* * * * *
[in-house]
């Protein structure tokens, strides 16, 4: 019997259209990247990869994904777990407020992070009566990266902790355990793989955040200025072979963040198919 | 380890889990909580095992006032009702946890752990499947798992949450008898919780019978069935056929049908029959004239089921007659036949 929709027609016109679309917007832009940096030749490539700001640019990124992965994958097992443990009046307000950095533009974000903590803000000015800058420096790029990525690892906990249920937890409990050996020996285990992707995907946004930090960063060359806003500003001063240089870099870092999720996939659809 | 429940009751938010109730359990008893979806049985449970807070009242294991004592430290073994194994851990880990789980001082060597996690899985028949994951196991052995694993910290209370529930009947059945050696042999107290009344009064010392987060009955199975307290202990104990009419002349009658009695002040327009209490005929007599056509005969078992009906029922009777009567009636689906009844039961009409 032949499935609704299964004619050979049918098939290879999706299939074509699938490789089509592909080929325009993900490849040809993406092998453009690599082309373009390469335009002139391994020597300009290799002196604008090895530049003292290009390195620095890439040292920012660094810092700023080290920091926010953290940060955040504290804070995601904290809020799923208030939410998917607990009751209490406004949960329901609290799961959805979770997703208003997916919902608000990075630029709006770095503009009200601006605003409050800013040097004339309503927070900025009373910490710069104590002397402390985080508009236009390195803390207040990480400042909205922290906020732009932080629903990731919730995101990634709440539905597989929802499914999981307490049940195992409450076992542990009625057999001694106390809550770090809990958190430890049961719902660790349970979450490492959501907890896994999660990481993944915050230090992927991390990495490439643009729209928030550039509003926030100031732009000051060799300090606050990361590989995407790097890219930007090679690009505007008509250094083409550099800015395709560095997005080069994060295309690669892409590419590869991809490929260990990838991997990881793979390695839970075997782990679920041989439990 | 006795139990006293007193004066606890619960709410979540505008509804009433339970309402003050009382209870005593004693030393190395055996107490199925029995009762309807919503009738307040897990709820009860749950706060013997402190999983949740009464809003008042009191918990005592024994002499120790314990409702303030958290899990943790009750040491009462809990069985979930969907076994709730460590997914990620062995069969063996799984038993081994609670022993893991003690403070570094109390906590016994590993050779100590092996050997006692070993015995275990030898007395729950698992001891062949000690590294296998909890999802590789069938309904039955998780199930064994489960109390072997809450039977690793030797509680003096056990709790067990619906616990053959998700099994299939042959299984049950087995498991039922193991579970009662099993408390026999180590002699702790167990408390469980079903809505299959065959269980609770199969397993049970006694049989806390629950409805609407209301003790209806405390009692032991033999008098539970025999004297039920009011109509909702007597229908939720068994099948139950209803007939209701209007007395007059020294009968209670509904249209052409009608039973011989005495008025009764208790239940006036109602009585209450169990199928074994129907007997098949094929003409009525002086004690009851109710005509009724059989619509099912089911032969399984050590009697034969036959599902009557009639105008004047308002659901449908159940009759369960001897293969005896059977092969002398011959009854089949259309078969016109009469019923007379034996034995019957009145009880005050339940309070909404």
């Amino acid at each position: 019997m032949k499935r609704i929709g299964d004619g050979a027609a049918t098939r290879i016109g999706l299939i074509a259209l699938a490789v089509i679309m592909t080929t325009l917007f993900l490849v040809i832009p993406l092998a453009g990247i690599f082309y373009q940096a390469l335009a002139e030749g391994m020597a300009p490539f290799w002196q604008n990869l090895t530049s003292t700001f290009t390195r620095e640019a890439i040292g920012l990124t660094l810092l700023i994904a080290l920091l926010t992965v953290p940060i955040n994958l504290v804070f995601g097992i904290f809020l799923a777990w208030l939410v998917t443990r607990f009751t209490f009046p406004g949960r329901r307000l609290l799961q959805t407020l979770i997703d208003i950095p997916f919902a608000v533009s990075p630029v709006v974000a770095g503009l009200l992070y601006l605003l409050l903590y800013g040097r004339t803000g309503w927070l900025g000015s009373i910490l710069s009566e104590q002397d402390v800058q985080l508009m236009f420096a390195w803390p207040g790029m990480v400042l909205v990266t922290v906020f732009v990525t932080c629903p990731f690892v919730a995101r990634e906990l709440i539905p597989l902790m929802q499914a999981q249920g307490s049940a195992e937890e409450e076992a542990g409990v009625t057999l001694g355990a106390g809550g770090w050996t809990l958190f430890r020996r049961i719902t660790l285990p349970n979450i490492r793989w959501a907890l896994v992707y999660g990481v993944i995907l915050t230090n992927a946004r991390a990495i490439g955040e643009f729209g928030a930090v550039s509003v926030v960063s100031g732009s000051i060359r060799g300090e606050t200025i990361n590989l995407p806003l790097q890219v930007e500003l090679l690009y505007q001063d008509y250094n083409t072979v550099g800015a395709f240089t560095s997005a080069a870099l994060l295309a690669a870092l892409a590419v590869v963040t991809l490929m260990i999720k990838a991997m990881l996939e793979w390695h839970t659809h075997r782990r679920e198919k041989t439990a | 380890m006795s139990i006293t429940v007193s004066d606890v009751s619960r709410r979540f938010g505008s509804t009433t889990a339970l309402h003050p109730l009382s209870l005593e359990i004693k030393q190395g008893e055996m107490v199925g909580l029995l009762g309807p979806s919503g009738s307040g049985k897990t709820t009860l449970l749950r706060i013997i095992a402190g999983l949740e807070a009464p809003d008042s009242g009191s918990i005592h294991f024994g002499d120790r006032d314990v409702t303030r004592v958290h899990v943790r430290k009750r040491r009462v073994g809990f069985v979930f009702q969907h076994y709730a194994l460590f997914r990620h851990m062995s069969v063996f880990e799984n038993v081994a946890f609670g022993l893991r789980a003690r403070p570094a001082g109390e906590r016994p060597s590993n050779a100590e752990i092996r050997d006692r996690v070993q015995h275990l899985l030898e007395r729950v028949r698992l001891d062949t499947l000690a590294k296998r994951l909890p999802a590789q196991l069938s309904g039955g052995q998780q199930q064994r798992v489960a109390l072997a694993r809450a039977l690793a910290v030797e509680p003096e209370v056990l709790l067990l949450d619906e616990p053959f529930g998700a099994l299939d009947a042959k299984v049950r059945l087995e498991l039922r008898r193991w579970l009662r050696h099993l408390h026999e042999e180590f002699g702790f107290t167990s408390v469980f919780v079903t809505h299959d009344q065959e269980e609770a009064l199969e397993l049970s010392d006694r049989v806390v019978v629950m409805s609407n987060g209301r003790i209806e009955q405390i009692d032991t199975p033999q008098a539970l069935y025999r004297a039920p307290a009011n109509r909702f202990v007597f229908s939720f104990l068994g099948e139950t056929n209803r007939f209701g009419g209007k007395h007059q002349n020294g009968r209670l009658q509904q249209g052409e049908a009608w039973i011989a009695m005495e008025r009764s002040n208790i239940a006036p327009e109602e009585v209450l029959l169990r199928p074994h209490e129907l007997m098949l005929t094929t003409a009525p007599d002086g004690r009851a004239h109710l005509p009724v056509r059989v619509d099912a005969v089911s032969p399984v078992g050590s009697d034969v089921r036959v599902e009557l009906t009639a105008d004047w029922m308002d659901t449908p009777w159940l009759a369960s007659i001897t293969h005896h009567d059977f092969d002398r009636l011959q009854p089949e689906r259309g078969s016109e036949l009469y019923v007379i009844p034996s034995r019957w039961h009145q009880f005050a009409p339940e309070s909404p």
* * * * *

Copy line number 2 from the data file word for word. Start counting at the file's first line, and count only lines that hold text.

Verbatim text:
């Protein structure tokens, strides 16, 4: 019997259209990247990869994904777990407020992070009566990266902790355990793989955040200025072979963040198919 | 380890889990909580095992006032009702946890752990499947798992949450008898919780019978069935056929049908029959004239089921007659036949 929709027609016109679309917007832009940096030749490539700001640019990124992965994958097992443990009046307000950095533009974000903590803000000015800058420096790029990525690892906990249920937890409990050996020996285990992707995907946004930090960063060359806003500003001063240089870099870092999720996939659809 | 429940009751938010109730359990008893979806049985449970807070009242294991004592430290073994194994851990880990789980001082060597996690899985028949994951196991052995694993910290209370529930009947059945050696042999107290009344009064010392987060009955199975307290202990104990009419002349009658009695002040327009209490005929007599056509005969078992009906029922009777009567009636689906009844039961009409 032949499935609704299964004619050979049918098939290879999706299939074509699938490789089509592909080929325009993900490849040809993406092998453009690599082309373009390469335009002139391994020597300009290799002196604008090895530049003292290009390195620095890439040292920012660094810092700023080290920091926010953290940060955040504290804070995601904290809020799923208030939410998917607990009751209490406004949960329901609290799961959805979770997703208003997916919902608000990075630029709006770095503009009200601006605003409050800013040097004339309503927070900025009373910490710069104590002397402390985080508009236009390195803390207040990480400042909205922290906020732009932080629903990731919730995101990634709440539905597989929802499914999981307490049940195992409450076992542990009625057999001694106390809550770090809990958190430890049961719902660790349970979450490492959501907890896994999660990481993944915050230090992927991390990495490439643009729209928030550039509003926030100031732009000051060799300090606050990361590989995407790097890219930007090679690009505007008509250094083409550099800015395709560095997005080069994060295309690669892409590419590869991809490929260990990838991997990881793979390695839970075997782990679920041989439990 | 006795139990006293007193004066606890619960709410979540505008509804009433339970309402003050009382209870005593004693030393190395055996107490199925029995009762309807919503009738307040897990709820009860749950706060013997402190999983949740009464809003008042009191918990005592024994002499120790314990409702303030958290899990943790009750040491009462809990069985979930969907076994709730460590997914990620062995069969063996799984038993081994609670022993893991003690403070570094109390906590016994590993050779100590092996050997006692070993015995275990030898007395729950698992001891062949000690590294296998909890999802590789069938309904039955998780199930064994489960109390072997809450039977690793030797509680003096056990709790067990619906616990053959998700099994299939042959299984049950087995498991039922193991579970009662099993408390026999180590002699702790167990408390469980079903809505299959065959269980609770199969397993049970006694049989806390629950409805609407209301003790209806405390009692032991033999008098539970025999004297039920009011109509909702007597229908939720068994099948139950209803007939209701209007007395007059020294009968209670509904249209052409009608039973011989005495008025009764208790239940006036109602009585209450169990199928074994129907007997098949094929003409009525002086004690009851109710005509009724059989619509099912089911032969399984050590009697034969036959599902009557009639105008004047308002659901449908159940009759369960001897293969005896059977092969002398011959009854089949259309078969016109009469019923007379034996034995019957009145009880005050339940309070909404």